n. a still picture formed on a light-sensitive surface using an optical system and fixed by a photochemical process an image rendered using a camera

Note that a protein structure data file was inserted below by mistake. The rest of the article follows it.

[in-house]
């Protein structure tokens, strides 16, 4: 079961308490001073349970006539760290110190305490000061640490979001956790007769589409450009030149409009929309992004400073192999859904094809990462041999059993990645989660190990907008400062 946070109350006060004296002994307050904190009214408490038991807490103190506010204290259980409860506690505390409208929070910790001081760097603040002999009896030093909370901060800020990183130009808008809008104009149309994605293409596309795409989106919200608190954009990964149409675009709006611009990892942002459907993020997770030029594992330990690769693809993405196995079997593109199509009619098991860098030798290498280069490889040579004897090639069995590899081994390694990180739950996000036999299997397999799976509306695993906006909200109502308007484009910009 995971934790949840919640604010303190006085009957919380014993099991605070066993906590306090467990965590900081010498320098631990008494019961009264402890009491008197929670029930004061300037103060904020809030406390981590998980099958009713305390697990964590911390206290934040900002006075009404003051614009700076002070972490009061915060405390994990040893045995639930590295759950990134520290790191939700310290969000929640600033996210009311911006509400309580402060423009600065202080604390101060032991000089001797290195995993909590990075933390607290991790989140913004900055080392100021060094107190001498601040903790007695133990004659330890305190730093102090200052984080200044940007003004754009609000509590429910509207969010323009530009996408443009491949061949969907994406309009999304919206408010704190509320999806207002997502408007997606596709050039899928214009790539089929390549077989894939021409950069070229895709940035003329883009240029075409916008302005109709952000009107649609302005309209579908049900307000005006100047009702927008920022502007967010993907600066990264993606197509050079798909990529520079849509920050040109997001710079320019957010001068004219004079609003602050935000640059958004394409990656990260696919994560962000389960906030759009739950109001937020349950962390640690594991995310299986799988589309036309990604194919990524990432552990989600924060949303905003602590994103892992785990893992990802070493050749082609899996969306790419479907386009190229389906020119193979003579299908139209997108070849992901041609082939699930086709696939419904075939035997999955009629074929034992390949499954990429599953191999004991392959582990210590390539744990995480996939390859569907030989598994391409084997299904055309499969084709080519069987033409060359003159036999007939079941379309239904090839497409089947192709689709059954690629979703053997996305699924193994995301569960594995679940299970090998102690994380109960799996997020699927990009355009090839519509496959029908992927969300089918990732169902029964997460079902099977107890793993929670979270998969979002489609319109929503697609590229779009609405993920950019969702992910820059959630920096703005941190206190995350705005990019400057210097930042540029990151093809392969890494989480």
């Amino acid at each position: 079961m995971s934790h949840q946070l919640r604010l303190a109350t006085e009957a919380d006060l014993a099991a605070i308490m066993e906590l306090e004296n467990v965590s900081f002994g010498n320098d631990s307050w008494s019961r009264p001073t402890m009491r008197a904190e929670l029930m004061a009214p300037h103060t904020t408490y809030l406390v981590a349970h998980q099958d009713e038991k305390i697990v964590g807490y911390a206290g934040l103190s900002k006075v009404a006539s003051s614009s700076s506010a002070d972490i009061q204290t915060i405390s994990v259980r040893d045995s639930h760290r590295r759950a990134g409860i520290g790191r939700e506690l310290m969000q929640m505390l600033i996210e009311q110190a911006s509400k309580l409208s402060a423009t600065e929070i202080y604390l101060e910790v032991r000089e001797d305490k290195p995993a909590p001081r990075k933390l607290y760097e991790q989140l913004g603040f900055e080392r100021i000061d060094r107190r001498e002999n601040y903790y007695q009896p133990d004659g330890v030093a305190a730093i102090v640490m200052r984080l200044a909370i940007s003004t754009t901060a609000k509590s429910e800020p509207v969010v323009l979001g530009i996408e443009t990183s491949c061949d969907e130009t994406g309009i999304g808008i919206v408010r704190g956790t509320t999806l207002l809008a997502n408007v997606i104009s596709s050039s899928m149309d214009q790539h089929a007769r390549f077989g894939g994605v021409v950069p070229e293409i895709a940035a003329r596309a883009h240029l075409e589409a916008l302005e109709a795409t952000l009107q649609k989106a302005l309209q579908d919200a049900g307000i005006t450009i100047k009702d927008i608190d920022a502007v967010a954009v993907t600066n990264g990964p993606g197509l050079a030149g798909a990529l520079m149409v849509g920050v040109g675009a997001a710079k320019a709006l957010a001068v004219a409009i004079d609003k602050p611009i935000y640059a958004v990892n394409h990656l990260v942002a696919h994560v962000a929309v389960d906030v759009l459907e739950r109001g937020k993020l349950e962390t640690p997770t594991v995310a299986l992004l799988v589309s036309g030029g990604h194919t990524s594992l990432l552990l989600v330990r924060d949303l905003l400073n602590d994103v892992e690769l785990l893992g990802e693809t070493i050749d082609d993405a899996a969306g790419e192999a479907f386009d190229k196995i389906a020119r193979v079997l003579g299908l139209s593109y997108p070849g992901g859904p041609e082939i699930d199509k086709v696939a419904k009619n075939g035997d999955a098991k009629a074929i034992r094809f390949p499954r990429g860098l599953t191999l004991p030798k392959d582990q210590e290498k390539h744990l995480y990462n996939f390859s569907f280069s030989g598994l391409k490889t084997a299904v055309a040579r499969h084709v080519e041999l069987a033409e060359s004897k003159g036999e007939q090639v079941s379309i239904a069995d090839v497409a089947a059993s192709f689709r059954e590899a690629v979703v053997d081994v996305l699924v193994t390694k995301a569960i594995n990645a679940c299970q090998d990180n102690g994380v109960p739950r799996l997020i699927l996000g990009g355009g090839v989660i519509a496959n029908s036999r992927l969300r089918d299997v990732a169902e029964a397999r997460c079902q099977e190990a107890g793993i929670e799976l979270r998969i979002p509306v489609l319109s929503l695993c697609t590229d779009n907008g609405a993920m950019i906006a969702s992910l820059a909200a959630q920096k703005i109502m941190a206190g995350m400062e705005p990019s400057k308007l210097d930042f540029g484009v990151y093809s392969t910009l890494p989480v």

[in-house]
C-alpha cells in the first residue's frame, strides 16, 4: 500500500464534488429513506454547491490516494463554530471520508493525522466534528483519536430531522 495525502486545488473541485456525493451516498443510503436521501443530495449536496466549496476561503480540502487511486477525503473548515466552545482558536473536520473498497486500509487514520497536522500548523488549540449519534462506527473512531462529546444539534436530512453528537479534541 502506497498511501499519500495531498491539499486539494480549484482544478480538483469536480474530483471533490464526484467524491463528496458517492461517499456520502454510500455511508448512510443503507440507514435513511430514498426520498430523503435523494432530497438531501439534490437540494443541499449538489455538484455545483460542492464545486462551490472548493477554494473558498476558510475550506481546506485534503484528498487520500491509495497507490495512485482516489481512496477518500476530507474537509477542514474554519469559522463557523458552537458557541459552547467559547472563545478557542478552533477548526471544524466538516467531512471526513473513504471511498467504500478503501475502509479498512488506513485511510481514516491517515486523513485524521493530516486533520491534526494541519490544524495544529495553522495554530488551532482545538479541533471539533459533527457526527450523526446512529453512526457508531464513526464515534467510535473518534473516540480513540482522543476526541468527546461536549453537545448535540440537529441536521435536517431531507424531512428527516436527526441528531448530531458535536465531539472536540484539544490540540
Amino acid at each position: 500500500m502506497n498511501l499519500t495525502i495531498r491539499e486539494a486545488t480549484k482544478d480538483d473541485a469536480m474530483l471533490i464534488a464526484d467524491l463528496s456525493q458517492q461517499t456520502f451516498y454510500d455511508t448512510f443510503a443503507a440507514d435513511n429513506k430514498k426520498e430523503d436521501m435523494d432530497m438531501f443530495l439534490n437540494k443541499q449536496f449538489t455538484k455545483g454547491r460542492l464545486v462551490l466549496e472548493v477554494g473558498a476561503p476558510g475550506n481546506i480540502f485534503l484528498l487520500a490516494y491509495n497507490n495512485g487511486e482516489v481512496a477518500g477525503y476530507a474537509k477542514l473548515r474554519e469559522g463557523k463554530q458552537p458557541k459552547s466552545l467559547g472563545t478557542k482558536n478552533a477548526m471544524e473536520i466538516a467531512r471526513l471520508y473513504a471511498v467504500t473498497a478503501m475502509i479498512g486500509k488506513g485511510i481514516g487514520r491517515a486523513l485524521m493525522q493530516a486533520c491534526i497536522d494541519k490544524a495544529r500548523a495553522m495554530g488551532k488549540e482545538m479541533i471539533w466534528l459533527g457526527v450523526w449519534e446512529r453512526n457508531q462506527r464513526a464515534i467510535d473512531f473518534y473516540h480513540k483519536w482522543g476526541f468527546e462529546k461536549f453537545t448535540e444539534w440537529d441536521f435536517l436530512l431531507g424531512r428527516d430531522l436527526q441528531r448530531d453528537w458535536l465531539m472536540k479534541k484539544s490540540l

Most traditional photographic processes use a silver halide as the light-sensitive material, although light-sensitive salts of copper, iron, and uranium have been used as well. The silver halide is reduced to metallic silver in black-and-white photographs and is used to form a dye in color photographs. In the nineteenth century, collodion was commonly used as a binder for negatives, prints, ambrotypes, and tintypes, and albumen was the most common binder for prints. Most modern photographic processes use gelatin to bind the silver halide to a film, paper, or glass support. Technically, a photograph1 is distinguished from a print1, in which the image is formed mechanically rather than photochemically. However, print3 is commonly used to describe images originally made with a camera but reproduced using a photomechanical process, such as a halftone or a Woodburytype. Such images were, at some point, a photograph before reproduction. However, digital photographs now capture and record images that are printed using a nonphotographic print process.